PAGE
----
Functional Analysis
The functional and domain annotations (e.g., KOG, KEGG, GO, PFAM, PANTHER) that have been assigned to members of this cluster are displayed here. For each annotation type, the identifier and description are provided, as well as this annotation's phylogenetic fingerprint (i.e., how many of the genes in this cluster have been assigned this annotation, broken down by organism).

Multiple Sequence Alignment
A Multiple Sequence Alignment (MSA) has been precalculated for each gene family. You can view the MSA in this panel, as well as download a conservation-colored html file of the alignment (please use the Get Sequences tab if you want the raw clustalw output). Note that any organisms which have been hidden in the Display Options will also be excluded from the MSA, though the MSA will not be recalculated. If you want to recalculate the MSA with certain sequences excluded or modified, you should go to the Align cluster members tab and launch Jalview.

Note that MSA's are not pre-calculated for composite clusters. If a composite cluster has fewer than 75 members, the Multiple Sequence Alignment tab will be visible, and clicking on it will launch a real-time alignment. For composite clusters with greater than 75 members, the MSA tab will not be accessible.

Align cluster members
This tab provides access to the Jalview Multiple Sequence Viewer. Click on "Align Member protein sequences" to load this cluster's peptide sequences into Jalview. Click on "Align Member coding sequences" to launch Jalview with the cluster's coding sequences instead. For all "reasonably" sized clusters, the Clustalw Multiple Sequence Alignment has been pre-computed, and will automatically load when Jalview is launched (protein sequences only). Otherwise, you can apply Clustalw (or , a similar Multiple Sequence Aligner) within Jalview. Once you have an alignment, you can build Neighbor-Joining or Maximum Likelihood phylogenetic trees. All alignments, sequence, and trees can be downloaded from Jalview in multiple formats. Please see the Analyzing Cluster Sequences section for more information.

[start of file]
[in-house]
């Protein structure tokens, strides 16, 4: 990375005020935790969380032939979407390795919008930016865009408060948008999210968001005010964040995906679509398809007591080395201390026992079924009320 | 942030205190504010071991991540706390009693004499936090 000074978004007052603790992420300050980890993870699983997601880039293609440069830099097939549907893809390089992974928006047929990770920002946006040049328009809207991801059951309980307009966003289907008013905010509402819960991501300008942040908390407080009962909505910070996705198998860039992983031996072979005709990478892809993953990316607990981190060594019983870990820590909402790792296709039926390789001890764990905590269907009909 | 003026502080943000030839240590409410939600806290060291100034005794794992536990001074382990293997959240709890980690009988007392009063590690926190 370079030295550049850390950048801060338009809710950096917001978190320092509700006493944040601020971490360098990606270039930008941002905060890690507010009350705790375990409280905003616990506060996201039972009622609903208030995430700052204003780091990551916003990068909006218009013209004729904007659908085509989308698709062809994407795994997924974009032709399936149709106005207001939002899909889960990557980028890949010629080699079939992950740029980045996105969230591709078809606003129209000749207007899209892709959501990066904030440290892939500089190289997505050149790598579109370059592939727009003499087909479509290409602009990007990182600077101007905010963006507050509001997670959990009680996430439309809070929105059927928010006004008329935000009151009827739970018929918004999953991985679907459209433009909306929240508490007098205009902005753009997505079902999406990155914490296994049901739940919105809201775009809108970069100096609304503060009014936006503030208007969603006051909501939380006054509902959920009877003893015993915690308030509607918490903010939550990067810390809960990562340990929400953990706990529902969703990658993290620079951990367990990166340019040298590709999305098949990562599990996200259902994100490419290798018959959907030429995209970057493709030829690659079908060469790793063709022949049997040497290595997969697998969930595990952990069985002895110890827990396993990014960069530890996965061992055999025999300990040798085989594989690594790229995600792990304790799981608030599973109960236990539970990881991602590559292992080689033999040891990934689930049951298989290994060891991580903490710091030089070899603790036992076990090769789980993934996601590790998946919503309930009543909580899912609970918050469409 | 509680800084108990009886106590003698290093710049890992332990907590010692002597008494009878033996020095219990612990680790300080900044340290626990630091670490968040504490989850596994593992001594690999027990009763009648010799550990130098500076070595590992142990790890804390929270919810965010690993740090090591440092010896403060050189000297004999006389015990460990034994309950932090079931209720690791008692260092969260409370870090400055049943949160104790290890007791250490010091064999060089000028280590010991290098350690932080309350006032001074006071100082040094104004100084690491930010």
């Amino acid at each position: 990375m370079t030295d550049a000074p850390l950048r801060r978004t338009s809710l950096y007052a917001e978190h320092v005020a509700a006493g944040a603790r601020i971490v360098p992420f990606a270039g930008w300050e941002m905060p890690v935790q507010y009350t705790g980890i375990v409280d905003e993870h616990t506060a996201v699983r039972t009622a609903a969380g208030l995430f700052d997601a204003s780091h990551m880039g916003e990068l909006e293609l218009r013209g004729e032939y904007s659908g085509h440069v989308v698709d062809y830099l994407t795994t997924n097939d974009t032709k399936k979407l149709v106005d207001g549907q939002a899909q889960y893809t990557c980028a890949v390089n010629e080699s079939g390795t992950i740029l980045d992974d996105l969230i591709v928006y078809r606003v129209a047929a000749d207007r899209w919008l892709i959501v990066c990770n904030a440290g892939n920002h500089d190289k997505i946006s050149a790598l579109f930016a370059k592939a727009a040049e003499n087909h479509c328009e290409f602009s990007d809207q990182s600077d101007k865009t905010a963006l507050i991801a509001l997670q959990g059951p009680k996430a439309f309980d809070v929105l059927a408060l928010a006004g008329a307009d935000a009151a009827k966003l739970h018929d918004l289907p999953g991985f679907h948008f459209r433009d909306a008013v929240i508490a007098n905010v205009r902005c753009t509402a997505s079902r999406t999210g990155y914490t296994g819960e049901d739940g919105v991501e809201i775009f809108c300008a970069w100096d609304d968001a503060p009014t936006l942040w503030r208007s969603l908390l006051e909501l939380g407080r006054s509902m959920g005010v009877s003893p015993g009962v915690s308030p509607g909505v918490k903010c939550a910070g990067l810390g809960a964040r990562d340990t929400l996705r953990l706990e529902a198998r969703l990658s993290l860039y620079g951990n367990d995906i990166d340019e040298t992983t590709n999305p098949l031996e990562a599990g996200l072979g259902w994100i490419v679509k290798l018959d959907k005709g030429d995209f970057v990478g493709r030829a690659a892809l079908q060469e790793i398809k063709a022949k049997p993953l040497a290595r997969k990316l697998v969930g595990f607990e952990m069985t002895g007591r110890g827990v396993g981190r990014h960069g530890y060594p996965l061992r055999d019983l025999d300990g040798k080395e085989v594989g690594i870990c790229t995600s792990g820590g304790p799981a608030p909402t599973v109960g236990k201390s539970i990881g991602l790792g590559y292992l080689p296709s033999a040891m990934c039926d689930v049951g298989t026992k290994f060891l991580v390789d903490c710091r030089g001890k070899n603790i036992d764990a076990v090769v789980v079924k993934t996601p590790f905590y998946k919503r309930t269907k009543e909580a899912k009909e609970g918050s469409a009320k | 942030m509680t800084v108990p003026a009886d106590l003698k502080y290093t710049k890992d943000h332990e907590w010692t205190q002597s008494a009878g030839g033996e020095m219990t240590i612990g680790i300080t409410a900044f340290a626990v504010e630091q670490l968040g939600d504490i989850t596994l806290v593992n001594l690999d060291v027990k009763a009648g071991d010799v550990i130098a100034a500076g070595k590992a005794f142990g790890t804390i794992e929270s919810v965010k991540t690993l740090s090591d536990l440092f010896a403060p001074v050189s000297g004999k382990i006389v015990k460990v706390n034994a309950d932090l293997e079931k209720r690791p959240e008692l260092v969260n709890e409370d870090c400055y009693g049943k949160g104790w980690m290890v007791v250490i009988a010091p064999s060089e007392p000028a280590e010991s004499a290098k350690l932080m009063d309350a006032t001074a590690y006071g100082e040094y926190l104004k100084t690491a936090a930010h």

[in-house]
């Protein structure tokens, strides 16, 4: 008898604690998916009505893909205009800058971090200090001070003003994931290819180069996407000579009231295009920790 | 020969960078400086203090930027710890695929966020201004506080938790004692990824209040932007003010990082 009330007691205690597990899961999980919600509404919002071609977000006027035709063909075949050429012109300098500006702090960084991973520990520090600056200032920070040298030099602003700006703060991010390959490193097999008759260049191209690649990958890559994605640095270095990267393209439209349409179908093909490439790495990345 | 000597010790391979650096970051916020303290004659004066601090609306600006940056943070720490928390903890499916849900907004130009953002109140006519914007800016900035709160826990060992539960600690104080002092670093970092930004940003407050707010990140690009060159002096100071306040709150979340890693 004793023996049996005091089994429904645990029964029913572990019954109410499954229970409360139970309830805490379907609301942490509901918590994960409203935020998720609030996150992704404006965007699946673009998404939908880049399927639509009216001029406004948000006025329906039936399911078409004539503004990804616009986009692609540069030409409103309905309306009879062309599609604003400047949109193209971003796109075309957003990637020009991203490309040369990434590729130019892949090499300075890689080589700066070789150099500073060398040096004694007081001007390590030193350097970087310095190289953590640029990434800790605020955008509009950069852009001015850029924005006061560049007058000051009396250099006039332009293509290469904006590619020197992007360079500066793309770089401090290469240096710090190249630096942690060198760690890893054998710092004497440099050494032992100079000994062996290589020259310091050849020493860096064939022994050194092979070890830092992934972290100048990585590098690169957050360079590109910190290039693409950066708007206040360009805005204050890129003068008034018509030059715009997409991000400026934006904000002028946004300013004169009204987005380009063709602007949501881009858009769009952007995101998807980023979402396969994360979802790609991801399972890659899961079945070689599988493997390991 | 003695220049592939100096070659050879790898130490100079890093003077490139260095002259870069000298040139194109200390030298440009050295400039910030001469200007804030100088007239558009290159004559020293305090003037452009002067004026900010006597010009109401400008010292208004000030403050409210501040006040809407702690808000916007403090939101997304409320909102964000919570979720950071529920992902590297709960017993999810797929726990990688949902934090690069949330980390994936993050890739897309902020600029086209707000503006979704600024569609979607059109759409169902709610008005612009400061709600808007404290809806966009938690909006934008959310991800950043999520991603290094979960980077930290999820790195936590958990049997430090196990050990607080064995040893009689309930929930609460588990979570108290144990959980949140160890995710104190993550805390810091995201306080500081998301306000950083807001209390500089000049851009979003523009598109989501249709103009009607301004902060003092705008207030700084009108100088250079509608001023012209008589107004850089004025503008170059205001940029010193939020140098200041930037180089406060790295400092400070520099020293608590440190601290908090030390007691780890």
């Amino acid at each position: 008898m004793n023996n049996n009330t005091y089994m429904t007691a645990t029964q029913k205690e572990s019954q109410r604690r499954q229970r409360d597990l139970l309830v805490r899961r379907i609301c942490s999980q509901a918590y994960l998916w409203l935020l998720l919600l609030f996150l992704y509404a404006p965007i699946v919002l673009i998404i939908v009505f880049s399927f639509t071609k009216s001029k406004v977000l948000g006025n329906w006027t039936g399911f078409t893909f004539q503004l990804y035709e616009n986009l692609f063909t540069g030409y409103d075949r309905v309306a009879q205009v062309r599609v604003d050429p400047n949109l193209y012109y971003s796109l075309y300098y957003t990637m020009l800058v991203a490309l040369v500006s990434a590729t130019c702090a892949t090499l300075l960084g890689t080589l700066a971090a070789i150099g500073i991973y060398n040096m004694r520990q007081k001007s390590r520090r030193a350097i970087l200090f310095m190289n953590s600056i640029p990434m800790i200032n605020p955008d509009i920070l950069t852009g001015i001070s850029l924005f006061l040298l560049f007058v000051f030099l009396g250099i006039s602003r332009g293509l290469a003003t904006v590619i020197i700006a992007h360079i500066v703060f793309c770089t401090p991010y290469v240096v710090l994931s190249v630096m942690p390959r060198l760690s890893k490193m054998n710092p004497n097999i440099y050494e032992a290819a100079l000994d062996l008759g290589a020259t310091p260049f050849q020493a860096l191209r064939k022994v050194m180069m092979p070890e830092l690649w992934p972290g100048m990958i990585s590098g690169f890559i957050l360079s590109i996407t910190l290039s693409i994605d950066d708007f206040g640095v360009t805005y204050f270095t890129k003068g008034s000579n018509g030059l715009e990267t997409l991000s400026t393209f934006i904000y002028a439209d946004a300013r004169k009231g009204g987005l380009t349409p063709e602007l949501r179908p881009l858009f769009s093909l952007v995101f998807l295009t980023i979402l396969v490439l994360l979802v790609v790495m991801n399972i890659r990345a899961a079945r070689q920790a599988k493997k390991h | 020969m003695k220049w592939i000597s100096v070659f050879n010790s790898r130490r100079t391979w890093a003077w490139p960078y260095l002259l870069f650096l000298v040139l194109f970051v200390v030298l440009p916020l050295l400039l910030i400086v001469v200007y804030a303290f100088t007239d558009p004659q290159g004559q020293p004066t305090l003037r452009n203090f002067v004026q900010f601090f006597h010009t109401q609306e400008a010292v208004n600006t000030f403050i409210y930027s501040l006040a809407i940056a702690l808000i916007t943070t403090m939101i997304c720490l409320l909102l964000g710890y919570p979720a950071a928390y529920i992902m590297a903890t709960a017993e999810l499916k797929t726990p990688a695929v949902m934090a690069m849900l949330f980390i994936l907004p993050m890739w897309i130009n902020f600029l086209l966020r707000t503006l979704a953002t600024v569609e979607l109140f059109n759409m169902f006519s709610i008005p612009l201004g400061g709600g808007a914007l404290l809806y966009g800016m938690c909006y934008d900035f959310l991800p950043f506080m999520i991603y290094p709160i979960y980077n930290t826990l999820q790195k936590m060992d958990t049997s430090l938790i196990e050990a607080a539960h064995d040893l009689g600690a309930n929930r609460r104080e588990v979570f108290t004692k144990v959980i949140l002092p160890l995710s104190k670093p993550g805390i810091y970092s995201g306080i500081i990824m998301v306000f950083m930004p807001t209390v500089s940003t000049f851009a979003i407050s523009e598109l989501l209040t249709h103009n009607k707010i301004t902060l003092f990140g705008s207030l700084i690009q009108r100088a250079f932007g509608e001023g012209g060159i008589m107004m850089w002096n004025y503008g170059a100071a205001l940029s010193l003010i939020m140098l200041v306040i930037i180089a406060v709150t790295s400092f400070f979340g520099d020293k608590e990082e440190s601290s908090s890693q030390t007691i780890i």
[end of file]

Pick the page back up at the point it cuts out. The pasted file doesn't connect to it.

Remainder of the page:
There are several methods available for finding clusters related to the current cluster by descent, sequence similarity, or functional annotation.
Clusters related by descent:
Click on the View Ancestor link to be taken to the cluster summary page of the parent (immediate ancestor) of the current cluster. This cluster is guaranteed to contain all the members of the current cluster. If the current cluster is a root (i.e., most ancient) node cluster, of course, no ancestor exists. Click on the View descendants link to find the children (immediate descendants) of the current cluster. The union of these child clusters exactly reconstructs the current cluster. We currently do not include crown nodes (nodes consisting solely of a single extant organism). If you are already at terminal (most modern), you won't see a link for descendant clusters. If you are interested in tracing the ancestry of only a particular subset of the members of the current cluster, select them (by checkbox) and click "Find all clusters with selected gene(s)". This will return only those clusters containing all of the selected genes.